Rep. Boebert’s amendment prohibiting the use of funds made available in the FY2022 budget from being used to close the Bureau of Land Management headquarters in Grand Junction passed with unanimous, bipartisan support, reaffirming that moving the agency back to D.C. is only a position held by radical entrenched swamp creatures like Secretary Haaland and Tracy Stone-Manning.
The misguided decision to move the Bureau’s headquarters back to D.C. will hurt taxpayers. The Bureau’s initial move West cost taxpayers approximately $18 million and the move back will likely cost at least that and more. Furthermore, there is no identified location to move the agency back to as the M Street location no longer exists due to skyrocketing leasing costs.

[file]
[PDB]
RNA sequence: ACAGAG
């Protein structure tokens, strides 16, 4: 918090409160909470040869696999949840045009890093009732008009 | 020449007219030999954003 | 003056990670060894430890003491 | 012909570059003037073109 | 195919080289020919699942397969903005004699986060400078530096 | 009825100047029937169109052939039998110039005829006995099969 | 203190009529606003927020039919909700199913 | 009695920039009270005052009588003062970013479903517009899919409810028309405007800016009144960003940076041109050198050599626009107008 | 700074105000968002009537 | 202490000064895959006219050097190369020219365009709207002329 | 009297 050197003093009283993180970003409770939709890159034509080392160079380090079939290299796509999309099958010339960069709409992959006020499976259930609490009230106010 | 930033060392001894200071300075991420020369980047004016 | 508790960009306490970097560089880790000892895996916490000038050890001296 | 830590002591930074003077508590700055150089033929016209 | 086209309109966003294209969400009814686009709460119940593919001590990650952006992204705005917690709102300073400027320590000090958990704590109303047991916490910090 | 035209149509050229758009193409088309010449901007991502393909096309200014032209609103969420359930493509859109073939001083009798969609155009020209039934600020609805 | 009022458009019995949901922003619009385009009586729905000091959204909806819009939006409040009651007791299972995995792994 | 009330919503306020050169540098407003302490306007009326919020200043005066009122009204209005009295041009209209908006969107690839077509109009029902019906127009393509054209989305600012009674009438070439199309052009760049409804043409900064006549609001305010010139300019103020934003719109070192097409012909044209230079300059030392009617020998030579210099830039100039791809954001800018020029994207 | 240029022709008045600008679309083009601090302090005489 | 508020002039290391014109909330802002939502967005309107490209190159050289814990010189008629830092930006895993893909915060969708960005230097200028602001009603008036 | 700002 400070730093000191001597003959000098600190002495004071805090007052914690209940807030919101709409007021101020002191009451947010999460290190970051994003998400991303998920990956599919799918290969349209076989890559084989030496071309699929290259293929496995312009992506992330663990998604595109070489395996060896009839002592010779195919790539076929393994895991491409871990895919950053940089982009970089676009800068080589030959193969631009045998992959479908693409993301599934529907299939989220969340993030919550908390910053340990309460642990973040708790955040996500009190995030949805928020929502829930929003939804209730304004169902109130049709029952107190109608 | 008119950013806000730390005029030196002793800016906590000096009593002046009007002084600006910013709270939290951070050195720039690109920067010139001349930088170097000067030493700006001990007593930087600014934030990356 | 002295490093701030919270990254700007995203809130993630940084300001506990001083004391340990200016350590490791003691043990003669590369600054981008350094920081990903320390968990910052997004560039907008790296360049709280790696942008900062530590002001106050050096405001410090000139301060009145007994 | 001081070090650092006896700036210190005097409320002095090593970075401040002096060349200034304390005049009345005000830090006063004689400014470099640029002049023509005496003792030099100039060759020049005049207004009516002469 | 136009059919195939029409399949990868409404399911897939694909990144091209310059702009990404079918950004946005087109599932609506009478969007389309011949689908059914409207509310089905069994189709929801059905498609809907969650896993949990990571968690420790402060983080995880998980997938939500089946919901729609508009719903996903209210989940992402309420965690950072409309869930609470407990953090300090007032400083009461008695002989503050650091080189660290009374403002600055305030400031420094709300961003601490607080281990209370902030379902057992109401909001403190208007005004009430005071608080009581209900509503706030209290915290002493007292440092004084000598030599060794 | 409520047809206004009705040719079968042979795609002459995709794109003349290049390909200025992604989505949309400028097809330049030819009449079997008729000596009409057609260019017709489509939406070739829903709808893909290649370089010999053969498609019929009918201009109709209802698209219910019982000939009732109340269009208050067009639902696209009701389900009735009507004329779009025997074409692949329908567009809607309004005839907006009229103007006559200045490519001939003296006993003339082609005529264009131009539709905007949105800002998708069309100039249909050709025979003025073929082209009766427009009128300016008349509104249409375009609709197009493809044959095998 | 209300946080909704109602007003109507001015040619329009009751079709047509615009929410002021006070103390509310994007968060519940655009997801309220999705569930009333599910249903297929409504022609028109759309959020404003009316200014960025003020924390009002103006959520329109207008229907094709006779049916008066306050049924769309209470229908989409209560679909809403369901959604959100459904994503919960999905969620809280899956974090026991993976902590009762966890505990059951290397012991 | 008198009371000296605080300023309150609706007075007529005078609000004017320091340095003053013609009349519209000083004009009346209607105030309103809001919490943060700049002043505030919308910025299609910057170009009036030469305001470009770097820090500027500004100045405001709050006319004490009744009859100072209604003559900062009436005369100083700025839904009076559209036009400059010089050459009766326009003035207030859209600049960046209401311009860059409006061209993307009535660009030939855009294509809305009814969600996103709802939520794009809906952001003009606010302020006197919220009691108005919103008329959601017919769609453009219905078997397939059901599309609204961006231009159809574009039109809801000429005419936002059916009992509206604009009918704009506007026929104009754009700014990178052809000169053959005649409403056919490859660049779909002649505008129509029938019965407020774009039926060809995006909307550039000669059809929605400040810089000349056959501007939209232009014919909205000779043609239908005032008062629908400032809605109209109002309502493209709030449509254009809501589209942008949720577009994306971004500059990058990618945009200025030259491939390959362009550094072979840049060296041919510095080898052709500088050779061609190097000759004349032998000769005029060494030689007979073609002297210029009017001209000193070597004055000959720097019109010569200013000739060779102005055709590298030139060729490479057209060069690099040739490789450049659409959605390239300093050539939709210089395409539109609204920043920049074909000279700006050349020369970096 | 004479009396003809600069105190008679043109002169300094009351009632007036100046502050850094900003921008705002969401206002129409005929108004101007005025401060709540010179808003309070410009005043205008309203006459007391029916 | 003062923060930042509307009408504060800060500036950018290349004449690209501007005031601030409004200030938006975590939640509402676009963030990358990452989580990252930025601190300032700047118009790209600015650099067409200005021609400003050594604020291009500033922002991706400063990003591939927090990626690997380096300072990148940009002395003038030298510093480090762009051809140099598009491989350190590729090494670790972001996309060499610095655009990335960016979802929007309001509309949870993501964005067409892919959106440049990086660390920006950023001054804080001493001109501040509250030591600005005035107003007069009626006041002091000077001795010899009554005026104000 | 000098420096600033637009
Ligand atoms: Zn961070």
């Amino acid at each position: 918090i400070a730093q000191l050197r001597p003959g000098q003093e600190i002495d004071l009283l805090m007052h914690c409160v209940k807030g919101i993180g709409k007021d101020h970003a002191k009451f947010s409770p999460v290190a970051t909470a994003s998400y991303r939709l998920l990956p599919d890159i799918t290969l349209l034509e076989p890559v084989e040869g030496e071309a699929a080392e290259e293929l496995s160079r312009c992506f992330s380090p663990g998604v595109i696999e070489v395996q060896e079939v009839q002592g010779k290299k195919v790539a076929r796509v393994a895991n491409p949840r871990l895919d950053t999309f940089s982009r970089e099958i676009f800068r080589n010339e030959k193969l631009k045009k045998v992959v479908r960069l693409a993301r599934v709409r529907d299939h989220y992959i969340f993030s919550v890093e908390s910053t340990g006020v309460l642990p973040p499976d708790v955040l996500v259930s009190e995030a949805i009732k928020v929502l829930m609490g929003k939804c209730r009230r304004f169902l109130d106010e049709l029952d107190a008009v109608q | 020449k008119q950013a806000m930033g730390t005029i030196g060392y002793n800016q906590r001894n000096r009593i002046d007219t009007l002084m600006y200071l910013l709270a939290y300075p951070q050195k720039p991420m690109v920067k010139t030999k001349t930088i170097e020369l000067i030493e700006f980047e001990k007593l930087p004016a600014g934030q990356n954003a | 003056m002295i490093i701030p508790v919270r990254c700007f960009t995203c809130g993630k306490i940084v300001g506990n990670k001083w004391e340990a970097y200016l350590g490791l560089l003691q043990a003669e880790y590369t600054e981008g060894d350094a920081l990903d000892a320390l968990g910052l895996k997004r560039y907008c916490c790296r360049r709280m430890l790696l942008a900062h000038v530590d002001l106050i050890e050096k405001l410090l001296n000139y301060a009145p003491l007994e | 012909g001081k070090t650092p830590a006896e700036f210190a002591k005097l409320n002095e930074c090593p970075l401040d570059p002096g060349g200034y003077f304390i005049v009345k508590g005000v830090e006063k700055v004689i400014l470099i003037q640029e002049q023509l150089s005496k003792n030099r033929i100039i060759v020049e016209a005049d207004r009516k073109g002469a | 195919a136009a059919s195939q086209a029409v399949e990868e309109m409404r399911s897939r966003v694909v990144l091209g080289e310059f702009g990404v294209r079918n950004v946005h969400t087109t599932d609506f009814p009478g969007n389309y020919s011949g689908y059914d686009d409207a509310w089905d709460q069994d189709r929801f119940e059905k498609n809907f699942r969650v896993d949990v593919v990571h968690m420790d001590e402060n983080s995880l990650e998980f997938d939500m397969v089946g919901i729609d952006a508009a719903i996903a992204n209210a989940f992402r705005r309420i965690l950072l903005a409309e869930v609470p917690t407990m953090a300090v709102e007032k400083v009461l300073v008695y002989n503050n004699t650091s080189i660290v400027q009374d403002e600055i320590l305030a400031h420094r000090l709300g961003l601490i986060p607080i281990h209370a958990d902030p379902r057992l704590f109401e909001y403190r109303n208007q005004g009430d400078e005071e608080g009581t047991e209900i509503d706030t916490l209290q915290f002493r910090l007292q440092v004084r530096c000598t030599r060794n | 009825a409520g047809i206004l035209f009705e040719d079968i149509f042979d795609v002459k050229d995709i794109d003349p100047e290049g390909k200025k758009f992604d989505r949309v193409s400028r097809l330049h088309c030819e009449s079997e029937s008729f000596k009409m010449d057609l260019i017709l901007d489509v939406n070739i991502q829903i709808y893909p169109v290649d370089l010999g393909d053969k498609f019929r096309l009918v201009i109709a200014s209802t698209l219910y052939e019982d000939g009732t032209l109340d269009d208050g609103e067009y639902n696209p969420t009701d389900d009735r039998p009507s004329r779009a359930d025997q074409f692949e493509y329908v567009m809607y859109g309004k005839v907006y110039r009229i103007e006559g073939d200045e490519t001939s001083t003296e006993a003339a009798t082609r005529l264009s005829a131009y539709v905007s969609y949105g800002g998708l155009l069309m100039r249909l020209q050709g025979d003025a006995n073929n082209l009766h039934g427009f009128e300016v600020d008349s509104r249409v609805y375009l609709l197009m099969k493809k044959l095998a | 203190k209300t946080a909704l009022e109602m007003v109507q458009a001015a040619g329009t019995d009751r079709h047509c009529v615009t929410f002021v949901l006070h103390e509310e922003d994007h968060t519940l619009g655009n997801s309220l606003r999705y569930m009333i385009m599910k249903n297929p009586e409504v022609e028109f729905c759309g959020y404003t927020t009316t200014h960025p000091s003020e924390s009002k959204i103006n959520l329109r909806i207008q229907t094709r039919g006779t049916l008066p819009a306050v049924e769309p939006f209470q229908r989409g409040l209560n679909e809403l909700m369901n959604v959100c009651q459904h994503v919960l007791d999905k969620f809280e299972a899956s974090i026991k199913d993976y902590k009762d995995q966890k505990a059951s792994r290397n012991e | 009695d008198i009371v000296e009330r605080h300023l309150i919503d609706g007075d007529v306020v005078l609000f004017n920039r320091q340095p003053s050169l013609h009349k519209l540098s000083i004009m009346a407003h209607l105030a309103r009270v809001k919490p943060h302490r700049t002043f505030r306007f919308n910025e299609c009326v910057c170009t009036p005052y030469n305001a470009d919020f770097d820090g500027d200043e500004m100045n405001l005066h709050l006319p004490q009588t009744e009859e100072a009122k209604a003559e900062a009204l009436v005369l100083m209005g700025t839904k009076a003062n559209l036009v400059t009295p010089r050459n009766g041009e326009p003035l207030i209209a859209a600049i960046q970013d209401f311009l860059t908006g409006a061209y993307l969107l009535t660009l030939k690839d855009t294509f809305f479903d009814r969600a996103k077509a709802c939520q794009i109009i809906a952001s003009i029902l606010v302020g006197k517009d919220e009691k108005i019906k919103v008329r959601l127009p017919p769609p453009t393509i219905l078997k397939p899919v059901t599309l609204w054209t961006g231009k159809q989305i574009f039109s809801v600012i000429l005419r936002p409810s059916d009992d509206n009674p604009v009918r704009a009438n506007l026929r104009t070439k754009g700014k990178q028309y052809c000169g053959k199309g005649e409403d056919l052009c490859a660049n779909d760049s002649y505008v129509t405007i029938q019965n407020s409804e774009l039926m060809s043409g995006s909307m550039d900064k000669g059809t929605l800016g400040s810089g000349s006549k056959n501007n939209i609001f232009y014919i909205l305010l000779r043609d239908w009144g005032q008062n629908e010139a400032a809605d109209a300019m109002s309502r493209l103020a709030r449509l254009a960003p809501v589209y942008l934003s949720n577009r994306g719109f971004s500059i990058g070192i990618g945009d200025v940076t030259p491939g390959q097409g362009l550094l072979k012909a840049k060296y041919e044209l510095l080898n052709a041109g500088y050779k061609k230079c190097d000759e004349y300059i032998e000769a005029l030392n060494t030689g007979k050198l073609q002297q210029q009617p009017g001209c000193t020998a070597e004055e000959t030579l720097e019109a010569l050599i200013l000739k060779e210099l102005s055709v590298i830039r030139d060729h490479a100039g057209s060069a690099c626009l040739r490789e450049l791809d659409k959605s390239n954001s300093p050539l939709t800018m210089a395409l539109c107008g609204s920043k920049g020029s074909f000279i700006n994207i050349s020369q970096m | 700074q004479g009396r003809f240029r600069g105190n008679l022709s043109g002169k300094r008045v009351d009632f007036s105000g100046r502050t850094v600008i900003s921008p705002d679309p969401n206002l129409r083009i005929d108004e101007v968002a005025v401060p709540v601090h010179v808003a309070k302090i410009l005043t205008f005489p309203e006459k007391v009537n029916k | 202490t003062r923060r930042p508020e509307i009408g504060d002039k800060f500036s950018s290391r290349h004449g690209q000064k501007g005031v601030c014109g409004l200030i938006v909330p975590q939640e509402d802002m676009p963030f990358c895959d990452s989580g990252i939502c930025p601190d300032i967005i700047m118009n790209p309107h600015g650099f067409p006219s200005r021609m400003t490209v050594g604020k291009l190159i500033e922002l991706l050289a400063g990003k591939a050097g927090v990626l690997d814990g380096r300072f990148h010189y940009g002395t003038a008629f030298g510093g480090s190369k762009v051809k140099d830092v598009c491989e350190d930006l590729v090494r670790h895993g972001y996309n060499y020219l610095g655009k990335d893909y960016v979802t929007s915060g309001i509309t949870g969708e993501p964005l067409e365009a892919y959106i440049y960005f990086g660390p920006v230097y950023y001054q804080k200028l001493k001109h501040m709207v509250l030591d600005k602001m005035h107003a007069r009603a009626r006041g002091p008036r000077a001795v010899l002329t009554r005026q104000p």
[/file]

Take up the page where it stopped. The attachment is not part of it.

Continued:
Rep. Boebert fought hard to keep the Bureau of Land Management headquarters in Grand Junction, and she will continue to work protect the remaining jobs at the Bureau’s Grand Junction location.
- In her first month in office, Rep. Boebert led a letter to President Biden requesting that the Bureau of Land Management headquarters remain in Grand Junction.
- In February, Rep. Boebert participated in a bipartisan and bicameral roundtable with Governor Polis and Senators Bennet and Hickenlooper calling on the Biden administration to keep the Bureau of Land Management headquarters in Grand Junction.
- In March, Rep. Boebert joined local stakeholders in inviting Secretary Haaland to visit the Bureau of Land Management headquarters in Grand Junction to hear how the agency’s move West has benefited rural Americans.
- Later in March, Rep. Boebert introduced the Local Opportunities, Conservation, and American Lands (LOCAL) Act to require that the Bureau of Land Management headquarters remain in Grand Junction.
- In April, Rep. Boebert joined Chairman of the Western Caucus, Congressman Dan Newhouse, at a roundtable with rural stakeholders discussing how the Bureau’s move West has given them a voice in land management decisions.